"THE GREATEST"
MUHAMMAD ALI

Bruce Woodcock SIGNED And DATED 1947 Chrome Cigarette Case Which Was Later ENGRAVED To Give A Unique Momento Of The Former British Heavyweight Champ

Bruce Woodcock SIGNED And DATED 1947 Chrome Cigarette Case Which Was Later ENGRAVED To Give A Unique Momento Of The Former British Heavyweight Champ

Bruce Woodcock SIGNED & INSCRIBED "Best Wishes" also DATED 1947 chrome cigarette case with gilt finish on inside which was later ENGRAVED to give a unique momento of the former British, Commonwealth and European heavyweight champion. Measuring 6 3/4" x 3 1/4".

Condition excellent

Price: £125

Please view shipping amounts or please contact us for any other enquiries.

Shipping Amount:   £

Bruce Woodcock (Born Doncaster 18 January 1921, Died Doncaster 21 December 1997). He was the British and Empire heavyweight champion 1945-1950, and European heavyweight champion 1946-1949. He had a large fanbase, and his participation in a competition often resulted in sellout crowds.

Biography
In July 1945, at White Hart Lane, Tottenham, Woodcock defeated the current champion Jack London to take the British and Empire heavyweight tiles. Woodcock won by a knockout in round six after having London down three times in that round.

At Harringay in 1947 Woodcock earned a reputation for bravery when he fought Joe Baksi. He was floored 3 times in the first round and twice in the second and yet tried to come back before the referee stopped it in the seventh.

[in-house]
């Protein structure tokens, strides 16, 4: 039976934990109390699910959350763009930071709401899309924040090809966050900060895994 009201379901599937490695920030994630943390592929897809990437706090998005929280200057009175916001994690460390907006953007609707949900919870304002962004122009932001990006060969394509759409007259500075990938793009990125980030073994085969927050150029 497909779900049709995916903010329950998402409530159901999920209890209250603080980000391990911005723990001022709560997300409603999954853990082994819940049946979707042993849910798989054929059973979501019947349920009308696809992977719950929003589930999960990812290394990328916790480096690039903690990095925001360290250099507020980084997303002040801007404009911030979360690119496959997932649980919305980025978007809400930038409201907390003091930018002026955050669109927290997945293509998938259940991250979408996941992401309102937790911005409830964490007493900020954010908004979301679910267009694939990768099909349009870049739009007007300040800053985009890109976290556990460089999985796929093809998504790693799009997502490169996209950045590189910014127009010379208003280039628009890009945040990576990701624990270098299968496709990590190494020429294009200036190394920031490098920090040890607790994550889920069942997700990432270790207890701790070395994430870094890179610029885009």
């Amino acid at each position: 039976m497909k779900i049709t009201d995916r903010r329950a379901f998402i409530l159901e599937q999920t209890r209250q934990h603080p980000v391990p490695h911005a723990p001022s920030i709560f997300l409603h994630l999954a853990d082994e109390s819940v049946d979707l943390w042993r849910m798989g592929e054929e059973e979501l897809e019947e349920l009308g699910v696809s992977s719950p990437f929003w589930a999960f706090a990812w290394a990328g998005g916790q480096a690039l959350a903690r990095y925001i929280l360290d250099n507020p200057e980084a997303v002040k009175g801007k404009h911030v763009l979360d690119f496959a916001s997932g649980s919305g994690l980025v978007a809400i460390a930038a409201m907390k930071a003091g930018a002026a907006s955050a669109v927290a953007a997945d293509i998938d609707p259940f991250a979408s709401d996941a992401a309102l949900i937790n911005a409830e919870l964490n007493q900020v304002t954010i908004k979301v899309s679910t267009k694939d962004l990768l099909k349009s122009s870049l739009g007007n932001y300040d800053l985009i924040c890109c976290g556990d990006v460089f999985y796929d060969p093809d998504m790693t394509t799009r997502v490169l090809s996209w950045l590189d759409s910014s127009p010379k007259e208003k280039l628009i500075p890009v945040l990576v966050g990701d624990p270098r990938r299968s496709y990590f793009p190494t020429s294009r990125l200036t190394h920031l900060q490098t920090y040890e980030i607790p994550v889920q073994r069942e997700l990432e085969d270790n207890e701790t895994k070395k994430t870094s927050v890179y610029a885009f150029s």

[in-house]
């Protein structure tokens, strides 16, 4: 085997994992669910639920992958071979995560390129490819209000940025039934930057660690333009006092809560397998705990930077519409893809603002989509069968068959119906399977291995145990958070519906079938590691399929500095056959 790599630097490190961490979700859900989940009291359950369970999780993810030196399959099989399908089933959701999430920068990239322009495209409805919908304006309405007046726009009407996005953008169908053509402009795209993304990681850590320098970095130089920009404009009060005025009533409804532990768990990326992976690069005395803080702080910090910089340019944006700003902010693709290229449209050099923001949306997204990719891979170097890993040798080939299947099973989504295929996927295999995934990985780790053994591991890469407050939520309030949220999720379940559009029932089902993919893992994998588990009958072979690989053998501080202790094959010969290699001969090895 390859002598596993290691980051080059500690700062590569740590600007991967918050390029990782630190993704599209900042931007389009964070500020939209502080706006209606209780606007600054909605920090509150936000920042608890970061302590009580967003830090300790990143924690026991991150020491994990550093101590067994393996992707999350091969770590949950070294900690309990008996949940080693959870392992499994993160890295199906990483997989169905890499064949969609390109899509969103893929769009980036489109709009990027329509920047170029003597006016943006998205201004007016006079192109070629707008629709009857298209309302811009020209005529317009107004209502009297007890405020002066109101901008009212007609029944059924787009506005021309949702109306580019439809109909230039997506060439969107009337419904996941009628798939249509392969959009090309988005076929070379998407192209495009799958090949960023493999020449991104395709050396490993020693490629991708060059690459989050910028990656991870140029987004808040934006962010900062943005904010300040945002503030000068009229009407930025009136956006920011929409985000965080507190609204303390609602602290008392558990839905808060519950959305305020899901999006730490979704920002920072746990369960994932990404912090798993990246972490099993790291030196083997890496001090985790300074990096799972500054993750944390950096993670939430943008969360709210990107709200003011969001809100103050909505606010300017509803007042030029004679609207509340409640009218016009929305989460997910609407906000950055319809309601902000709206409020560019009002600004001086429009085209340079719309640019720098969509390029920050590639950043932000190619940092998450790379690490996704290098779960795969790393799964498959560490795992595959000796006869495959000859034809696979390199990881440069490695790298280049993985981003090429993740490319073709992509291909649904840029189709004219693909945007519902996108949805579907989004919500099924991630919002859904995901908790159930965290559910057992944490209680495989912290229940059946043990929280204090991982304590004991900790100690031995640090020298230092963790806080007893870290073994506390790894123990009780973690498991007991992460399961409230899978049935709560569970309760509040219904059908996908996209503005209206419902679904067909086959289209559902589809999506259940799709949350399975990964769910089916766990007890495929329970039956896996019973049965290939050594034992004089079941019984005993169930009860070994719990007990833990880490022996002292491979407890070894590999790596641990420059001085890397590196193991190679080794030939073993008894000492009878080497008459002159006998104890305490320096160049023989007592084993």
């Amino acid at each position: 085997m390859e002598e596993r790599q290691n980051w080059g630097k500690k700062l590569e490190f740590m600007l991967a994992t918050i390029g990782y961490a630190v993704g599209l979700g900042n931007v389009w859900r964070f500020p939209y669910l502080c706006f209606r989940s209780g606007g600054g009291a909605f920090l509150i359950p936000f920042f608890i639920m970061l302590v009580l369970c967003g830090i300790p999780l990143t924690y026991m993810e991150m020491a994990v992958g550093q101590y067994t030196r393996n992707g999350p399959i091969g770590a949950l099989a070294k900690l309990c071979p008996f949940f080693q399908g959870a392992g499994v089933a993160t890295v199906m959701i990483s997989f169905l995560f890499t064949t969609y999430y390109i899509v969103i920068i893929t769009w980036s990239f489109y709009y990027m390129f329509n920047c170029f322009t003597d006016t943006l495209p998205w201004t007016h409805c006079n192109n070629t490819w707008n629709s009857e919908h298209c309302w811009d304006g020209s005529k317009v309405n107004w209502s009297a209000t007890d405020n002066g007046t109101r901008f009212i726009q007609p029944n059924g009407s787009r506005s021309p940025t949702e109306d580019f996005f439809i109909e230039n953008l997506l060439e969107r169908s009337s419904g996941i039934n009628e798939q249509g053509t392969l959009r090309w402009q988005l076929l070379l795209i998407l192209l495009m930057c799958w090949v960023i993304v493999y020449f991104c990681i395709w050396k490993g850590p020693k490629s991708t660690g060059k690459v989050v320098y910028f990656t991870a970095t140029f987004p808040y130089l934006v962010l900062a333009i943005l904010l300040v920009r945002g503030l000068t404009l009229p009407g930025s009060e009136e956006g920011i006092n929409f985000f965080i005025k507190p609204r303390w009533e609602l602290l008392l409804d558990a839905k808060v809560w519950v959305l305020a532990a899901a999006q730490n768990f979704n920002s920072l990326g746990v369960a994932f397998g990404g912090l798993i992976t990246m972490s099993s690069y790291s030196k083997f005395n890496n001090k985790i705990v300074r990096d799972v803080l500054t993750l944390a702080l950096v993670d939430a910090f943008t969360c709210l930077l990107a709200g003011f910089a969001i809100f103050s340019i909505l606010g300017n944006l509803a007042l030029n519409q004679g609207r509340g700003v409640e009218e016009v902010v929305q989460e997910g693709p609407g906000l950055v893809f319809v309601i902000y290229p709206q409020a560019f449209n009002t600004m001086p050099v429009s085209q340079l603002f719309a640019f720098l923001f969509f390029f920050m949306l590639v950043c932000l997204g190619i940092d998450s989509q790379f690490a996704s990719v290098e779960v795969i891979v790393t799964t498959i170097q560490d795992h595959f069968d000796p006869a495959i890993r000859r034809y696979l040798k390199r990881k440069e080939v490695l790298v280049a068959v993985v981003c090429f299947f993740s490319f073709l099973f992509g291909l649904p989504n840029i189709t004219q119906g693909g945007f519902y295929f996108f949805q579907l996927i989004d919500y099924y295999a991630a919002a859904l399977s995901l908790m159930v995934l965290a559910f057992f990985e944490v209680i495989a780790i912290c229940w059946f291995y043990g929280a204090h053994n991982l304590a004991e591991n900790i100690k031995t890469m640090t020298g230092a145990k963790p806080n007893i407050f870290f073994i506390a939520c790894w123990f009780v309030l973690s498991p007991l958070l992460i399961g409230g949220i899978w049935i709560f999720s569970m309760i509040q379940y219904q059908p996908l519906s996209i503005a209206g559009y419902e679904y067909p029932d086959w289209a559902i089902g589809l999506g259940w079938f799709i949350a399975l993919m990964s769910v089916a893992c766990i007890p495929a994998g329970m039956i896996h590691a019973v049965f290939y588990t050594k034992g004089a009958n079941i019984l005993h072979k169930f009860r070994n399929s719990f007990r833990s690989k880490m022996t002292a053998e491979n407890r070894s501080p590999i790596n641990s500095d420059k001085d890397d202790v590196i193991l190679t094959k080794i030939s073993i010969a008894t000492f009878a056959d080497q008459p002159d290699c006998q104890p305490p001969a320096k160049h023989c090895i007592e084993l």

On June 2, 1949, Woodcock beat Freddie Mills for the vacant British and European and Empire heavyweight titles by a KO in 14/15.

He is perhaps best remembered for the fact that upon the retirement of World heavyweight champion Joe Louis, on June 6, 1950, the British promoter Jack Solomons matched Woodcock with American Lee Savold for the vacant World title at White City before over 50,000 spectators. This was done under the auspices of the British Boxing Board of Control but not recognized elsewhere. In the event, a 15 round contest, Savold opened a cut above Woodcock's left eye, and the fight was stopped in the fourth round.

Woodcock was known for his glass jaw, the fact that his face was vulnerable as the result of re-opened cuts sustained through many bouts, and his weight, which tended to be on the light side for a heavyweight.

Nevertheless, he is fondly remembered as Britain's best and bravest heavyweight hope in the forties and early fifties.

Personal Life
He married in 1947 Nora Speight, with whom he had one son and one daughter.

He ended his days in retirement after running a pub in his home town of Doncaster.